Filing for divorce is often an overwhelming and emotional process, especially when there are children involved. In some cases, the judge presiding over the case will grant sole-physical custody to the parent who provided the most care for the child during the marriage. Yet, studies show that a joint-parent situation may be more beneficial to children as they grow and develop. The study published in the Journal of Family Psychology shows that children who grow up with divorced parents fair better when they spend a significant amount of time with both their mother and father.
After studying kids from intact homes, joint-custody arrangements and sole-custody situations, researchers determined that children who have access to both parents have a high self-esteem and exhibit fewer behavioral problems. They also displayed better relationships with others and had a higher academic performance. Overtime, kids who are raised in joint-custody homes obtain more successful careers, have better marriages, develop stronger social networks and are more emotionally stable than those who are raised in sole-custody situations.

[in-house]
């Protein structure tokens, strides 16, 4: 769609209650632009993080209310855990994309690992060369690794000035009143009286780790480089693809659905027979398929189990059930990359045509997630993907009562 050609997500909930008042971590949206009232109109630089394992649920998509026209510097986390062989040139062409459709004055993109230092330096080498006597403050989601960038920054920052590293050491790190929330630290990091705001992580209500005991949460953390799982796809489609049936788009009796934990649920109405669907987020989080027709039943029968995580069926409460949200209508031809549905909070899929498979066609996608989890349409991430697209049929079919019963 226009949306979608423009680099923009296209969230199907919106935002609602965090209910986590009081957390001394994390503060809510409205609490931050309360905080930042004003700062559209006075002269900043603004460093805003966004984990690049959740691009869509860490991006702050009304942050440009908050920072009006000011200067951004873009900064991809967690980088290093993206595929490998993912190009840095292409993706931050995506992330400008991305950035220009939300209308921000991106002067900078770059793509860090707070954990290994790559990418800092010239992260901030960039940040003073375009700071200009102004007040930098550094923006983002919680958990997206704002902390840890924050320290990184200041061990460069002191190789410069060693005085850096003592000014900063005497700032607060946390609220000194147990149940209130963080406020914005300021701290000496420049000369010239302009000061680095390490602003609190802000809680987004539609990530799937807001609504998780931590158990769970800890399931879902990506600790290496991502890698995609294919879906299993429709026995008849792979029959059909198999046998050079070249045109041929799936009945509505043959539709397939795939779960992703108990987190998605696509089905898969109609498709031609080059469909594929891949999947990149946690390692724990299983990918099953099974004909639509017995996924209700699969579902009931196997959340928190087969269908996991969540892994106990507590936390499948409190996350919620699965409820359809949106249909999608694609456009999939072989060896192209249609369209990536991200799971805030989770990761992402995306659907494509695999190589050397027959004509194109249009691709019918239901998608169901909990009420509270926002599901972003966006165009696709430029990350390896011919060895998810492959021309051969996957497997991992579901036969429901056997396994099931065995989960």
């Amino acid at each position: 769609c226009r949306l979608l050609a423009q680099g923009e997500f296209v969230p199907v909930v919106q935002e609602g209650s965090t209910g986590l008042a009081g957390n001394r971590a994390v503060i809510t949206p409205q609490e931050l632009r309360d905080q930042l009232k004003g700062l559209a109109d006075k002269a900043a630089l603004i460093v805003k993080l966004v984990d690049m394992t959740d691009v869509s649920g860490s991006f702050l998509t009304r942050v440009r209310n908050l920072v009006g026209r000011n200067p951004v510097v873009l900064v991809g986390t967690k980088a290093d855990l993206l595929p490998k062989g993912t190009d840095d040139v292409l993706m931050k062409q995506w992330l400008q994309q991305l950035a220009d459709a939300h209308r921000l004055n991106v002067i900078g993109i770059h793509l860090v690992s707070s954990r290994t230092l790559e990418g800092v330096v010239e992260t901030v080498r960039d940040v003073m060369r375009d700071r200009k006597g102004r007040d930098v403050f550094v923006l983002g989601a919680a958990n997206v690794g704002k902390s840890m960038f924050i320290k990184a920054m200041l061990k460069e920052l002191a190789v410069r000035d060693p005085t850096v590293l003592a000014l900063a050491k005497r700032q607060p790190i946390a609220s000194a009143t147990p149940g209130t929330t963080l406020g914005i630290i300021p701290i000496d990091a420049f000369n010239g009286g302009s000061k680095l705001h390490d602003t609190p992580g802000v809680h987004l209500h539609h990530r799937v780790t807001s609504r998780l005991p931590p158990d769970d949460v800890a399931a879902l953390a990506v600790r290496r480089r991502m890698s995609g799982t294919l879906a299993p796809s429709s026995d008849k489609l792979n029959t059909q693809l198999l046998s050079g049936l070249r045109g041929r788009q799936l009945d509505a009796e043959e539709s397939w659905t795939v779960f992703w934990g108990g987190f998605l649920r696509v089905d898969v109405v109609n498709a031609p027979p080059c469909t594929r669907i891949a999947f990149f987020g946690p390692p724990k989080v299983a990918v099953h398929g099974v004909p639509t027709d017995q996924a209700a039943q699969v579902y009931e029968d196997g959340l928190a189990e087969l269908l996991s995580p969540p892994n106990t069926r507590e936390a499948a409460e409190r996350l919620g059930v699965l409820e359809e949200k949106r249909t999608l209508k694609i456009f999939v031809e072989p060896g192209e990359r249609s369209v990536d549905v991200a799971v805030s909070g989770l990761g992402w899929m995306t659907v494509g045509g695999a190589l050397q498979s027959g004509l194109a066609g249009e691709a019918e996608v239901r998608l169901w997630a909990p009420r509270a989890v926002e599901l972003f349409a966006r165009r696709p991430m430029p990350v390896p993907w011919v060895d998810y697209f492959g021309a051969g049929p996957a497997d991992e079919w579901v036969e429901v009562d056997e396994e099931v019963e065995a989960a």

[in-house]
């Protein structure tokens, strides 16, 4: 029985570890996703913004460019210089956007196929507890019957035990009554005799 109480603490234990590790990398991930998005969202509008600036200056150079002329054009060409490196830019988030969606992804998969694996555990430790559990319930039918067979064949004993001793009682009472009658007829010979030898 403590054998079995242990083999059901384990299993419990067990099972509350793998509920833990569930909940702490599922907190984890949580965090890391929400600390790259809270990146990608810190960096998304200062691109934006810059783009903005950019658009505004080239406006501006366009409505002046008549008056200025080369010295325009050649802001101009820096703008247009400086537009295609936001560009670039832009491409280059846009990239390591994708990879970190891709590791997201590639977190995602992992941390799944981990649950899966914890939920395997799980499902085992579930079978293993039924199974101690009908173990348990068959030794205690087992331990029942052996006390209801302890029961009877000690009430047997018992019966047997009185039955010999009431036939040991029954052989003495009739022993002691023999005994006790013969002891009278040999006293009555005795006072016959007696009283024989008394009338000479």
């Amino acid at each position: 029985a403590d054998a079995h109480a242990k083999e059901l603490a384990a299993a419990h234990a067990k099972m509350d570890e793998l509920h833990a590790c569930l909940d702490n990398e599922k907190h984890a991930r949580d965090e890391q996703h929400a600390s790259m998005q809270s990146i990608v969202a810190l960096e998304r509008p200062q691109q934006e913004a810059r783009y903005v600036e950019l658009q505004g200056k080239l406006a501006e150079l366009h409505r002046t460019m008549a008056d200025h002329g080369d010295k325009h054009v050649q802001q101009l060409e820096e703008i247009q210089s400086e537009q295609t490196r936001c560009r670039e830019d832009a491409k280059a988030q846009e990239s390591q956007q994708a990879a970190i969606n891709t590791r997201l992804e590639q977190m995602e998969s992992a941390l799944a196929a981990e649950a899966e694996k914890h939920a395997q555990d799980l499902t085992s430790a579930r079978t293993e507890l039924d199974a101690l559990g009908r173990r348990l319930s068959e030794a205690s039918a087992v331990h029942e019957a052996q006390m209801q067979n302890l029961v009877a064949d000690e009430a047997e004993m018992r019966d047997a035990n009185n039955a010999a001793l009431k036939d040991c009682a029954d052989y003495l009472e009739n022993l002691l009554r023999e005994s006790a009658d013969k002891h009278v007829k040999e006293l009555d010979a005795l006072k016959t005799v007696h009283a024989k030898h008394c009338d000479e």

These benefits may arise from the notion that parents who share custody of the children tend to have a more cordial and positive relationship with one another. There may be less tension, negativity and harsh feelings, which can pour off onto children who are involved in the situation. Kids need the love and attention of both parents and having time with mom and dad can have many positive influences in a child’s life.
This information is intended to educate and should not be taken as legal advice.